Thank you for reading the weekly security newsletter. The purpose of this document is to provide our readers with a quick summary of each week's most relevant Linux security headlines. Feature Extras:

- LinuxSecurity debunks some common myths and misconceptions regarding open source and Linux by answering a few Linux-related frequently asked questions.

Security Highlights from Defcon 26 - Defcon 26 provided individuals and organizations with valuable tips and insight on security and the latest and most effective defenses. Here are some security-related highlights from the event.

  (Sep 26)

While the Linux kernel has been patched for months (and updated CPU microcode available) to mitigate Spectre Variant Two "Branch Target Injection" this has been focused on kernel-space protection while patches are pending now for userspace-userspace protection.

  (Sep 27)

Multiple Linux distributions including all current versions of Red Hat Enterprise Linux and CentOS contain a newly discovered bug that gives attackers a way to obtain full root access on vulnerable systems.

  (Sep 28)

Researchers have discovered that several leading Android-based password managers can be fooled into entering login credentials into fake phishing apps.

  Vulnerable open source component adoption skyrockets in the enterprise (Sep 25)

Open-source software and components are critical to many of the online services we use today. Companies, ranging from the most well-known technology giants to SMBs, will often use open-source technologies to improve their own business processes and access useful software libraries.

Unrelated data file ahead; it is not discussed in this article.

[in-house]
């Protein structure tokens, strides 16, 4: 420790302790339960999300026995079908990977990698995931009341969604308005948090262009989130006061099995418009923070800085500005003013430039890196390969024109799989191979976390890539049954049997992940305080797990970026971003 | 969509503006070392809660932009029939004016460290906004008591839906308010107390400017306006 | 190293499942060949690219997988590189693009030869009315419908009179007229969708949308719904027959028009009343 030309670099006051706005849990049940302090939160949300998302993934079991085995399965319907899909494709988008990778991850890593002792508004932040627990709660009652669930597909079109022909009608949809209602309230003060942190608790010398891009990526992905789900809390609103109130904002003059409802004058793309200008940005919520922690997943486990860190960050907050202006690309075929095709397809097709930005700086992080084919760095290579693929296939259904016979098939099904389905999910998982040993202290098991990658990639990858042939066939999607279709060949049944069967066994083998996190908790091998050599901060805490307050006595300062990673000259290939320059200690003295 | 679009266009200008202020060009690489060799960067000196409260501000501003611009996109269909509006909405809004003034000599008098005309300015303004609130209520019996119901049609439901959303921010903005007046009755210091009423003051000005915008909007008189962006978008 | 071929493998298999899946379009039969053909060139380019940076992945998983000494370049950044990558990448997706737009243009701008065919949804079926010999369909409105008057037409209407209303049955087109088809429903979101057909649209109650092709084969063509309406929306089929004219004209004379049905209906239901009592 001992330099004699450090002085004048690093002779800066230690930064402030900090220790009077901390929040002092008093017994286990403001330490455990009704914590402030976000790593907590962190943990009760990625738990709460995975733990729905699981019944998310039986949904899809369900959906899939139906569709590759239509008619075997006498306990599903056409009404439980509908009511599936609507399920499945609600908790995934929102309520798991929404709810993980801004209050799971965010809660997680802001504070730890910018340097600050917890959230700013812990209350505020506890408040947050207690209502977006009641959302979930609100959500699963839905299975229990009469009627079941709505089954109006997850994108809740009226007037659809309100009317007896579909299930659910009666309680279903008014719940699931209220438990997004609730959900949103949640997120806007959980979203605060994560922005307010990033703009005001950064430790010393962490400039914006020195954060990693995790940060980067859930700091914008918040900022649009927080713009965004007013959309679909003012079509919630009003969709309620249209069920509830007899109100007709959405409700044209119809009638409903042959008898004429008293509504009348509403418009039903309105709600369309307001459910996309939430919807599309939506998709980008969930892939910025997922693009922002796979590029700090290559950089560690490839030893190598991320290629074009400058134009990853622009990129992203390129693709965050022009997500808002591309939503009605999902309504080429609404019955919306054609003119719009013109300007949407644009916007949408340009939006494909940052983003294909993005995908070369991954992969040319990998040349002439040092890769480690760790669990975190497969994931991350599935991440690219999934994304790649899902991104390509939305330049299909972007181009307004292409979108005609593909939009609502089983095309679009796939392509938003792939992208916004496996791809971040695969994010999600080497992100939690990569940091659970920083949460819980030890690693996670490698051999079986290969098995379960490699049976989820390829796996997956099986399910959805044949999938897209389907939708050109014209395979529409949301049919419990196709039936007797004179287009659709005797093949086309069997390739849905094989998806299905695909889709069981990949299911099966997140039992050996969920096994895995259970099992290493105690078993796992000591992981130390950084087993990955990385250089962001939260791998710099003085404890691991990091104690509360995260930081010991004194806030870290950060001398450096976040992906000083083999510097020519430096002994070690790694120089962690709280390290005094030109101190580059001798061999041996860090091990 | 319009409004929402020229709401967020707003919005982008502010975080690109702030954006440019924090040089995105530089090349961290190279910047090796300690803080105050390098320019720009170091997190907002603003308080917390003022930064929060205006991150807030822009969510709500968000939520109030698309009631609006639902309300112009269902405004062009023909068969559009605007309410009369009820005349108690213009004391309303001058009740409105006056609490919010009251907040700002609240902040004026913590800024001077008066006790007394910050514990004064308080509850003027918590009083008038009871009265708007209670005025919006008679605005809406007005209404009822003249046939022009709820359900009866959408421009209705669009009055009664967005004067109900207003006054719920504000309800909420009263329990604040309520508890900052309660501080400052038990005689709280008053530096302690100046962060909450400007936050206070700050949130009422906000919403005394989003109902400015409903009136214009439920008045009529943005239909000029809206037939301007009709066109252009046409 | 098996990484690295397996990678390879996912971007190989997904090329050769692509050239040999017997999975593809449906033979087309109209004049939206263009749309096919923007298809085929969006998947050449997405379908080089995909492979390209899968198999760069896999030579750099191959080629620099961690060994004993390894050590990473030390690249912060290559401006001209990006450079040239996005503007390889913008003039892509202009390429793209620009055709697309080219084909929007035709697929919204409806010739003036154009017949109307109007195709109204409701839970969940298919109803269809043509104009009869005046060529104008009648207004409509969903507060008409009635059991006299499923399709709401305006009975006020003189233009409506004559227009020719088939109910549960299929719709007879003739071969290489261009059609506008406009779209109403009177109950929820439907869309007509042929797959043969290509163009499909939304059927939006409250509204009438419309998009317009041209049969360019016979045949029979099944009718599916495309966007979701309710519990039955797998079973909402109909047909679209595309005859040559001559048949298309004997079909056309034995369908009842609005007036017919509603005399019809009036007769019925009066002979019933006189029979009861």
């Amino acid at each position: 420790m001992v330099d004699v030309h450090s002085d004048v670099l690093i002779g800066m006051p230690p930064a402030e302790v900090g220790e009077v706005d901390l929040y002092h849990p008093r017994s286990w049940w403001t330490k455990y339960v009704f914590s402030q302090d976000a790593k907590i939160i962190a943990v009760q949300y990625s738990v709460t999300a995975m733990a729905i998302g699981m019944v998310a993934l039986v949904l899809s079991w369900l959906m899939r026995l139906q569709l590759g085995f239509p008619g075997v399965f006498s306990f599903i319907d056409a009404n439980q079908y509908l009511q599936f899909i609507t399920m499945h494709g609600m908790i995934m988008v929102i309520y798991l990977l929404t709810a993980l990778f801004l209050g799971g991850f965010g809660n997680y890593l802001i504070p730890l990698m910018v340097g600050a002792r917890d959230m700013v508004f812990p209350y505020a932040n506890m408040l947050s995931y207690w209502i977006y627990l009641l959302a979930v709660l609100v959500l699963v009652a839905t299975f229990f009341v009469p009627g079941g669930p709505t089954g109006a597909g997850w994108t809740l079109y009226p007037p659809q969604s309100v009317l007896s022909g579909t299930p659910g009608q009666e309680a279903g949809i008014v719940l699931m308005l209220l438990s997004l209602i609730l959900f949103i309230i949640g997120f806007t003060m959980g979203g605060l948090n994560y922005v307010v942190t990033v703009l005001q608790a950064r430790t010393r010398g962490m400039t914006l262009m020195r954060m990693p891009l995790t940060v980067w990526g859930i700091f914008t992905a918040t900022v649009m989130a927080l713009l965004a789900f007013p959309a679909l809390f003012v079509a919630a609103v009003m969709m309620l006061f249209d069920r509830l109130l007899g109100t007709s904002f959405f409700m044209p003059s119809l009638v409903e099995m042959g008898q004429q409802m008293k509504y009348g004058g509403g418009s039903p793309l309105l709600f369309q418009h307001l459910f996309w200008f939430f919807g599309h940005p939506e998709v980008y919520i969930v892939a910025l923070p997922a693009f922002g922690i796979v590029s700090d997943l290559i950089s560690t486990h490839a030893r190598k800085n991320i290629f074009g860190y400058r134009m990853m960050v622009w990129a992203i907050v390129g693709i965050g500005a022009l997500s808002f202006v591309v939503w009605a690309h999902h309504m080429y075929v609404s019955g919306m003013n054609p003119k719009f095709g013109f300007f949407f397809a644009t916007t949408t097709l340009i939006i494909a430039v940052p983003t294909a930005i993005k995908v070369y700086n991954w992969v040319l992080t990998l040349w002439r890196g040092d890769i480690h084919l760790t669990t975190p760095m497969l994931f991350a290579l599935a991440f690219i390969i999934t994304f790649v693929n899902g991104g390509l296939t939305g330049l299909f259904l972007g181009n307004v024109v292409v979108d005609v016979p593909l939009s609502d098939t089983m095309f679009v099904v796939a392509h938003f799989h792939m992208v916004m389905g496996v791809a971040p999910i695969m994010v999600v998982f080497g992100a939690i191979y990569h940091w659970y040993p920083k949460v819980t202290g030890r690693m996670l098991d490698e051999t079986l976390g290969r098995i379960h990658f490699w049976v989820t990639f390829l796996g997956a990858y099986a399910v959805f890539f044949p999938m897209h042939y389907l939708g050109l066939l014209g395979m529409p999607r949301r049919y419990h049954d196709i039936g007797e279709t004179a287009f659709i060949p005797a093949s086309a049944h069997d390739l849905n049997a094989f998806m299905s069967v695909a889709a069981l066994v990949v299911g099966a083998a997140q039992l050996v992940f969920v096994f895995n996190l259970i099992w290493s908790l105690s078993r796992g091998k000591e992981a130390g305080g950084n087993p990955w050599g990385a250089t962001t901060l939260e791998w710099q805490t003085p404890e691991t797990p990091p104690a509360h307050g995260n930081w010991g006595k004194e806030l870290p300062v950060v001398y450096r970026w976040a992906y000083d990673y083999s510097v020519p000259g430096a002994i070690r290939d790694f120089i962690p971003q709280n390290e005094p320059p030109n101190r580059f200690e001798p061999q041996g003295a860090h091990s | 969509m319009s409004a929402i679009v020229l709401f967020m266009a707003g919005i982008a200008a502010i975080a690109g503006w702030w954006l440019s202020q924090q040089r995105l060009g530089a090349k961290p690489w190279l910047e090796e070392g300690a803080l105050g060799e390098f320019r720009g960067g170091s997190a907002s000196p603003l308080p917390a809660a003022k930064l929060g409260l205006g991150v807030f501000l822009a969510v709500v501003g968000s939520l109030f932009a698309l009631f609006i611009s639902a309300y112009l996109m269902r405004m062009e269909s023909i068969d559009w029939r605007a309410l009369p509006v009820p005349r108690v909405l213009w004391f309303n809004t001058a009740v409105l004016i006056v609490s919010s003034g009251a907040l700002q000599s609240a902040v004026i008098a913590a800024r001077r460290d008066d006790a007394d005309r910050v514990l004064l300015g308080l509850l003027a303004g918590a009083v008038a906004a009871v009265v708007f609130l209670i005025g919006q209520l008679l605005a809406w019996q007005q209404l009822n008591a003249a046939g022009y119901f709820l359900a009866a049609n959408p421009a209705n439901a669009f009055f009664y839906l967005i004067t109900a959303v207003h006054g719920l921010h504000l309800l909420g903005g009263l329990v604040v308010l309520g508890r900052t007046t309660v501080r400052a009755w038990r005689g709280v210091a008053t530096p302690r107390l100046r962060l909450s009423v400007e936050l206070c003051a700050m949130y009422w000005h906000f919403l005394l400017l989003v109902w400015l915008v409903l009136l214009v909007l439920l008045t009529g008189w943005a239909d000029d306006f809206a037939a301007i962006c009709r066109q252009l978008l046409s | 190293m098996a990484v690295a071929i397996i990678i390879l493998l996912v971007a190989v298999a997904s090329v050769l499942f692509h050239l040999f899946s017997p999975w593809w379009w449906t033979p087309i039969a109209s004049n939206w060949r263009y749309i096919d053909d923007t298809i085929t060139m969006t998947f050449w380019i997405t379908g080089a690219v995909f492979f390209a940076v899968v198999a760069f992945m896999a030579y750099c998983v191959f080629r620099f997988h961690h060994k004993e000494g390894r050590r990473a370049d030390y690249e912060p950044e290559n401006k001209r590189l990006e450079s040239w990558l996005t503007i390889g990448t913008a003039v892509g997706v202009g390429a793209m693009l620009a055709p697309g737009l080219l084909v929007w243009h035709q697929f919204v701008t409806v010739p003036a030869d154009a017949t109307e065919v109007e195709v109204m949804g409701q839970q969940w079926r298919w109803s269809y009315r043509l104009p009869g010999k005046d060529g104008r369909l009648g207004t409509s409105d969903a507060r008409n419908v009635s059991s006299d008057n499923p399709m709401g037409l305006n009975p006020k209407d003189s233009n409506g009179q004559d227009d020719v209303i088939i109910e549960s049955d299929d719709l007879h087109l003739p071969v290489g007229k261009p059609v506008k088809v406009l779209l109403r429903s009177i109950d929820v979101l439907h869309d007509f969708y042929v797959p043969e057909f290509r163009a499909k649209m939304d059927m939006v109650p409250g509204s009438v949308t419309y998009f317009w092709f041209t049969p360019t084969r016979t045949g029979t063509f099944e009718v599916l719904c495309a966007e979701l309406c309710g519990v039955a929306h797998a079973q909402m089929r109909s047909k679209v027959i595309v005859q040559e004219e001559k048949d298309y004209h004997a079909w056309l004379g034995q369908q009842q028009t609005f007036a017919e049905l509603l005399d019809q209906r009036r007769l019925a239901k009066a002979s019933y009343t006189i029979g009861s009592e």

White House Issues National Cyber Strategy (Sep 23)

Taking a critical step forward in national cyber defense, the White House yesterday published the National Cyber Strategy, aimed at strengthening America's cybersecurity capabilities. President Trump wrote, "With the release of this National Cyber Strategy, the United States now has its fully articulated cyber strategy in 15 years."

  (Sep 25)

After developing it internally for over 10 years, the National Cybersecurity Agency of France (ANSSI) has decided to open source CLIP OS, a Linux-based operating system developed "to meet the specific needs of the [French] administration," and is asking outside coders to contribute to its development.

  The Sony hacker indictment: 5 lessons for IT security (Sep 25)

In August 2018, the US Department of Justice (DoJ) unsealed the indictment of a North Korean spy, Park Jin Hyok, whom they claim was behind the hack against Sony and the creation and distribution of the WannaCry ransomware. The 170-plus-page document was written by Nathan Shields of the FBI's LA office and shows the careful sequence of forensic analysis they used to figure out how various attacks were conducted.

  (Sep 27)

New research from O'Reilly Media has revealed that almost nine out of 10 (86%) businesses are deploying machine learning technologies without considering important questions regarding data quality, consumer privacy and the quality of machine learning applications.

  (Sep 24)

Choosing the best platform – Linux or Windows is complicated. Because both the system is versatile and capable of doing many mission-oriented and regular task. So if I ask you which one is the best system between Linux and Windows? On this topic, you can start an ever ending discussion.

  Linux firewalls: What you need to know about iptables and firewalld (Sep 28)

A firewall is a set of rules. When a data packet moves into or out of a protected network space, its contents (in particular, information about its origin, target, and the protocol it plans to use) are tested against the firewall rules to see if it should be allowed through.

  Independence Blue Cross Breach Exposed 17K Records (Sep 23)

Independence Blue Cross, a Philadelphia-based health insurer notified thousands of its members this week that a data breach had exposed some of their protected health information (PHI), according to Healthcare Informatics.

  (Sep 26)

Three individuals who admitted responsibility for creating and operating the highly disruptive Mirai botnet of 2016 have escaped jail time. Instead, they will now assist US law enforcement on cybersecurity matters.